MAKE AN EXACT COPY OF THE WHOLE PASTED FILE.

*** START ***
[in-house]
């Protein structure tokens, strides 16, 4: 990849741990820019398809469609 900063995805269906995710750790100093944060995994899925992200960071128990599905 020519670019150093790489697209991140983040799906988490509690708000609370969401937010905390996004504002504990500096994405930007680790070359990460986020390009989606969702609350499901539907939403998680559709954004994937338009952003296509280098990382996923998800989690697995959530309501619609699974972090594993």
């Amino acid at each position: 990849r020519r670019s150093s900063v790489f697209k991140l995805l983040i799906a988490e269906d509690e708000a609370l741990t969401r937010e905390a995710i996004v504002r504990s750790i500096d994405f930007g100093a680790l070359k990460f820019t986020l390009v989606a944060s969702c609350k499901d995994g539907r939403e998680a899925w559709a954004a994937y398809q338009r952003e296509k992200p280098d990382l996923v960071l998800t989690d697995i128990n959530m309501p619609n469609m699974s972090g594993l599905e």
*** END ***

[in-house]
């Protein structure tokens, strides 16, 4: 990849741990820019398809469609 900063995805269906995710750790100093944060995994899925992200960071128990599905 020519670019150093790489697209991140983040799906988490509690708000609370969401937010905390996004504002504990500096994405930007680790070359990460986020390009989606969702609350499901539907939403998680559709954004994937338009952003296509280098990382996923998800989690697995959530309501619609699974972090594993």
């Amino acid at each position: 990849r020519r670019s150093s900063v790489f697209k991140l995805l983040i799906a988490e269906d509690e708000a609370l741990t969401r937010e905390a995710i996004v504002r504990s750790i500096d994405f930007g100093a680790l070359k990460f820019t986020l390009v989606a944060s969702c609350k499901d995994g539907r939403e998680a899925w559709a954004a994937y398809q338009r952003e296509k992200p280098d990382l996923v960071l998800t989690d697995i128990n959530m309501p619609n469609m699974s972090g594993l599905e």